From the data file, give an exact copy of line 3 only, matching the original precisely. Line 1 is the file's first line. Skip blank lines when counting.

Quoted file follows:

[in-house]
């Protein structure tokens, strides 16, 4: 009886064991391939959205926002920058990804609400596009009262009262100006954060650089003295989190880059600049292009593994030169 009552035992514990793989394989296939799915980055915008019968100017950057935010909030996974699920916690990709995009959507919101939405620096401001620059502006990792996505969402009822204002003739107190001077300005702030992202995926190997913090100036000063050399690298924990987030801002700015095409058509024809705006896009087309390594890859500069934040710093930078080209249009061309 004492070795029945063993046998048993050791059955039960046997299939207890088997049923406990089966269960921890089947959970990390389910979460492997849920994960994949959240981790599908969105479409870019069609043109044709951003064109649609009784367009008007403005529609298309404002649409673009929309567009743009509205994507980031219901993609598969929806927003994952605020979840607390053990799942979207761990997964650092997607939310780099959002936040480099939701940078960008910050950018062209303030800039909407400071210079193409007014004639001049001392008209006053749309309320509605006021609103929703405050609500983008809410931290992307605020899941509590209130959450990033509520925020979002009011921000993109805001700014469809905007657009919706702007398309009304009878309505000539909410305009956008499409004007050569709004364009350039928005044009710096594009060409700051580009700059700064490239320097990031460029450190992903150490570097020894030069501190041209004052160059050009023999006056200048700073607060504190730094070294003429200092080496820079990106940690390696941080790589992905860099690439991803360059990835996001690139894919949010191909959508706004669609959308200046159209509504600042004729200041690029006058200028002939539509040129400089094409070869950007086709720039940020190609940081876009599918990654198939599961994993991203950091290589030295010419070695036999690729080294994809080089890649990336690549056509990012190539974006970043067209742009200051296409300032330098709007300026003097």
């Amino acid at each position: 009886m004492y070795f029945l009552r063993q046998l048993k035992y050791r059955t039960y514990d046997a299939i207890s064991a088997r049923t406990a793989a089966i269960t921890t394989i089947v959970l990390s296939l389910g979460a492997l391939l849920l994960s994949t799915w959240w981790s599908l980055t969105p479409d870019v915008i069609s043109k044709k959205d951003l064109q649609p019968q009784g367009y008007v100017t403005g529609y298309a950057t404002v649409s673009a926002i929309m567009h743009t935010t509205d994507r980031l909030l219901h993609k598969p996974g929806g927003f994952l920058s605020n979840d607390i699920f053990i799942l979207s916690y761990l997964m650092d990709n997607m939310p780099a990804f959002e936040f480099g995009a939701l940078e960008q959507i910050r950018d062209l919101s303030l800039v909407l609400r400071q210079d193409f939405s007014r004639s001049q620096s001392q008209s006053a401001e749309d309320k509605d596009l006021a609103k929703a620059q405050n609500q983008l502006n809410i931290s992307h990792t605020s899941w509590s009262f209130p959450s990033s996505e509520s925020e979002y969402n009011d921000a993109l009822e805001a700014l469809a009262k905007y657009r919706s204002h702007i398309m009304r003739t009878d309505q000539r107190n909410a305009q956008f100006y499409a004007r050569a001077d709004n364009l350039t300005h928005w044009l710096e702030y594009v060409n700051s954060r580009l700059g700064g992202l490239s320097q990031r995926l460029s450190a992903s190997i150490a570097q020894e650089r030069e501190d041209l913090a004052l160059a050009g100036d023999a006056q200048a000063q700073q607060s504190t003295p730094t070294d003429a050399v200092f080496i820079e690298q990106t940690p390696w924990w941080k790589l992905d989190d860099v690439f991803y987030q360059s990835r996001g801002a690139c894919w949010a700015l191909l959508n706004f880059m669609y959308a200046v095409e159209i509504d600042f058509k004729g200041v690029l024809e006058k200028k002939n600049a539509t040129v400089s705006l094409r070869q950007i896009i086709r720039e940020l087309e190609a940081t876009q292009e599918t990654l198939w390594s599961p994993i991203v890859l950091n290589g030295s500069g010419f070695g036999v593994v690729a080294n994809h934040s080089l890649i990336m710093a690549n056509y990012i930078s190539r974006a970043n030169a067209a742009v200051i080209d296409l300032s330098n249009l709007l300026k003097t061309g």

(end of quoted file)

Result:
């Amino acid at each position: 009886m004492y070795f029945l009552r063993q046998l048993k035992y050791r059955t039960y514990d046997a299939i207890s064991a088997r049923t406990a793989a089966i269960t921890t394989i089947v959970l990390s296939l389910g979460a492997l391939l849920l994960s994949t799915w959240w981790s599908l980055t969105p479409d870019v915008i069609s043109k044709k959205d951003l064109q649609p019968q009784g367009y008007v100017t403005g529609y298309a950057t404002v649409s673009a926002i929309m567009h743009t935010t509205d994507r980031l909030l219901h993609k598969p996974g929806g927003f994952l920058s605020n979840d607390i699920f053990i799942l979207s916690y761990l997964m650092d990709n997607m939310p780099a990804f959002e936040f480099g995009a939701l940078e960008q959507i910050r950018d062209l919101s303030l800039v909407l609400r400071q210079d193409f939405s007014r004639s001049q620096s001392q008209s006053a401001e749309d309320k509605d596009l006021a609103k929703a620059q405050n609500q983008l502006n809410i931290s992307h990792t605020s899941w509590s009262f209130p959450s990033s996505e509520s925020e979002y969402n009011d921000a993109l009822e805001a700014l469809a009262k905007y657009r919706s204002h702007i398309m009304r003739t009878d309505q000539r107190n909410a305009q956008f100006y499409a004007r050569a001077d709004n364009l350039t300005h928005w044009l710096e702030y594009v060409n700051s954060r580009l700059g700064g992202l490239s320097q990031r995926l460029s450190a992903s190997i150490a570097q020894e650089r030069e501190d041209l913090a004052l160059a050009g100036d023999a006056q200048a000063q700073q607060s504190t003295p730094t070294d003429a050399v200092f080496i820079e690298q990106t940690p390696w924990w941080k790589l992905d989190d860099v690439f991803y987030q360059s990835r996001g801002a690139c894919w949010a700015l191909l959508n706004f880059m669609y959308a200046v095409e159209i509504d600042f058509k004729g200041v690029l024809e006058k200028k002939n600049a539509t040129v400089s705006l094409r070869q950007i896009i086709r720039e940020l087309e190609a940081t876009q292009e599918t990654l198939w390594s599961p994993i991203v890859l950091n290589g030295s500069g010419f070695g036999v593994v690729a080294n994809h934040s080089l890649i990336m710093a690549n056509y990012i930078s190539r974006a970043n030169a067209a742009v200051i080209d296409l300032s330098n249009l709007l300026k003097t061309g």